Source for this section: Eco Logical Australia 2016. Green and Golden Bell Frog Plan of Management - Arncliffe. Prepared for NSW Roads and Maritime Service (the RMS plan).
When the original M5 was built through Arncliffe between Eve Street and the site of the current golf course, the RTA (Roads and Traffic Authority, the department preceding the RMS), in order to preserve the GGBF population, built two ponds for the GGBF (green dots), on the edge of the golf course. The GGBF breeds in this habitat and occasionally in other bodies of water (yellow dots) on the golf course. It also forages in the land around water bodies.
There is a frog tunnel (red dashed line) to some more potential habitat on the other side of the M5, but the frogs are not using it. Here is the explanation from the RMS plan:
However, this passage is not used because of the relatively hostile environment across which frogs would need to travel. The underpass consisted of a circular culvert 60 centimetres in diameter that ran the entire length of the passage. The total length of the culvert was 38 metres. Near the mid-way point, the culvert sloped upwards and an open skylight was installed in the space in the median strip in the motorway. Travelling southwards from the centre section, the culvert dipped quickly downwards so that it could pass under the southern section of the M5 East and emerged at the edge of the stormwater basin that had formed the Marsh Street wetland. The centre skylight was the only light point in the culvert. The northern entrance to the culvert was only accessible by maintaining a cleared vegetation area on the southern side of the SWSOOS.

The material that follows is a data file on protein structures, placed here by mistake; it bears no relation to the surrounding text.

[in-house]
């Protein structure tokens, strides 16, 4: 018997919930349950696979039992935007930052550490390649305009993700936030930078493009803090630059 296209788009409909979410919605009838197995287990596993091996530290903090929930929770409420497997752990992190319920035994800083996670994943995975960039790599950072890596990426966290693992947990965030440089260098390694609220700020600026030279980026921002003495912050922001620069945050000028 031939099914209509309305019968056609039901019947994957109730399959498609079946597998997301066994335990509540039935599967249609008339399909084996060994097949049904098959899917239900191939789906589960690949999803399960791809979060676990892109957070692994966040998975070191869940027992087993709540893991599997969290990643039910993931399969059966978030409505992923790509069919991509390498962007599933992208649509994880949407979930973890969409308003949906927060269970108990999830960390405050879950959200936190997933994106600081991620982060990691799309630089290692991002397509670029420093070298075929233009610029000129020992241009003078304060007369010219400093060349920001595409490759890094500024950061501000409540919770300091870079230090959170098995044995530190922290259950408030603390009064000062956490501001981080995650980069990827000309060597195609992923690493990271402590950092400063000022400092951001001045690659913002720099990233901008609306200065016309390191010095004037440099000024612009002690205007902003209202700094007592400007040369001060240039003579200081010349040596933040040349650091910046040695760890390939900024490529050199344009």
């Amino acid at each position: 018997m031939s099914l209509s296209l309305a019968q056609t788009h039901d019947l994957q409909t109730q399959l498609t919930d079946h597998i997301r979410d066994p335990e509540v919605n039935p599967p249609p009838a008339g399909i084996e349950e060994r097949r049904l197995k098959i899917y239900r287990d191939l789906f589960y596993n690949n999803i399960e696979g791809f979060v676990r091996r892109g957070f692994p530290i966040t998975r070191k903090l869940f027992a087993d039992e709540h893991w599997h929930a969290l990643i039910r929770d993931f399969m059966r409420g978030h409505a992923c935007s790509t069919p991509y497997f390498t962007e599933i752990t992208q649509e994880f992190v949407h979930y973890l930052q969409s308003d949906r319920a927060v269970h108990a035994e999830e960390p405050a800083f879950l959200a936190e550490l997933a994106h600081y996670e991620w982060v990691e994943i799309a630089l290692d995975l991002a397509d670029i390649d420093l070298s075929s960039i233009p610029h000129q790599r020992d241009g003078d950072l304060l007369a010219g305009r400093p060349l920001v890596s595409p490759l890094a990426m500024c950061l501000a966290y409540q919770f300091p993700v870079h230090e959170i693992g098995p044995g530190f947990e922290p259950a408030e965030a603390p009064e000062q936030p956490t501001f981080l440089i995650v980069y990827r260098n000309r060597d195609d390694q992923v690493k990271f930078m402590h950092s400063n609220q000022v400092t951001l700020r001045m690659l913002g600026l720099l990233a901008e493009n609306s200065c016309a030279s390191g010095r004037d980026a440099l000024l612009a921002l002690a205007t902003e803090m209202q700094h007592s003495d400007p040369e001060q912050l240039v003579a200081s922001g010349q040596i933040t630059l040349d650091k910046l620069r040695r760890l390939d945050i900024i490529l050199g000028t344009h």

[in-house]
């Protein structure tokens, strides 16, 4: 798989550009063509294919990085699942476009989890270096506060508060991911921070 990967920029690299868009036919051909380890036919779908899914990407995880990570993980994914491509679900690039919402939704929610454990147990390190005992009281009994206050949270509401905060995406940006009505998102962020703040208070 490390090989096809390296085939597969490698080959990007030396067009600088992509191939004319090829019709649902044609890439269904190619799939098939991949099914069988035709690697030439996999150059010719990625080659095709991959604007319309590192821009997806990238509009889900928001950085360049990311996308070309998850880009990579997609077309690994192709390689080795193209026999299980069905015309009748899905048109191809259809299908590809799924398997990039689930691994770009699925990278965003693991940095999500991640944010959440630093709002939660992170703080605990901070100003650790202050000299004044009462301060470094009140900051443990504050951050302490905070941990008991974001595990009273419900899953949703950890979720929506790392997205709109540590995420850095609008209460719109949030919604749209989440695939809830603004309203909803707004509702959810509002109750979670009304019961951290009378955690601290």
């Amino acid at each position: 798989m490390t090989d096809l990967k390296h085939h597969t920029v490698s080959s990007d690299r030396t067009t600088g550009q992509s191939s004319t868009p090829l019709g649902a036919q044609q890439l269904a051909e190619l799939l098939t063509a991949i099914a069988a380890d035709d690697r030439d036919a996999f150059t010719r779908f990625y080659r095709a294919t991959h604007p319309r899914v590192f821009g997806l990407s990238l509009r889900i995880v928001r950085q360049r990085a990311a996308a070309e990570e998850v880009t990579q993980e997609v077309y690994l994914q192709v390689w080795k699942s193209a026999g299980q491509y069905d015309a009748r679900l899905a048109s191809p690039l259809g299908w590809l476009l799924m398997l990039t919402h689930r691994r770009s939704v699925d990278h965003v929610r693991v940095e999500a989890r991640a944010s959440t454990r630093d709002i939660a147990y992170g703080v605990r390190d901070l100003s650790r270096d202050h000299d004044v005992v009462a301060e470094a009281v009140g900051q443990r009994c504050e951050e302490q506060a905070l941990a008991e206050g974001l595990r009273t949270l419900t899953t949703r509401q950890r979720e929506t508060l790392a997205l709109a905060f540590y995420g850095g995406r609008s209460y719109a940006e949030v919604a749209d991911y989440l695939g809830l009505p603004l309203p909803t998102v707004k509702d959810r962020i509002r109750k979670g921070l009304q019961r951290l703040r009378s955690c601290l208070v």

The RMS plan also has a shorter explanation:
Either the underpass was too narrow, too dark or too long for the frogs to use.
In the diagram, the area taken up by Westconnex work is shaded brown and blue. More on Westconnex later.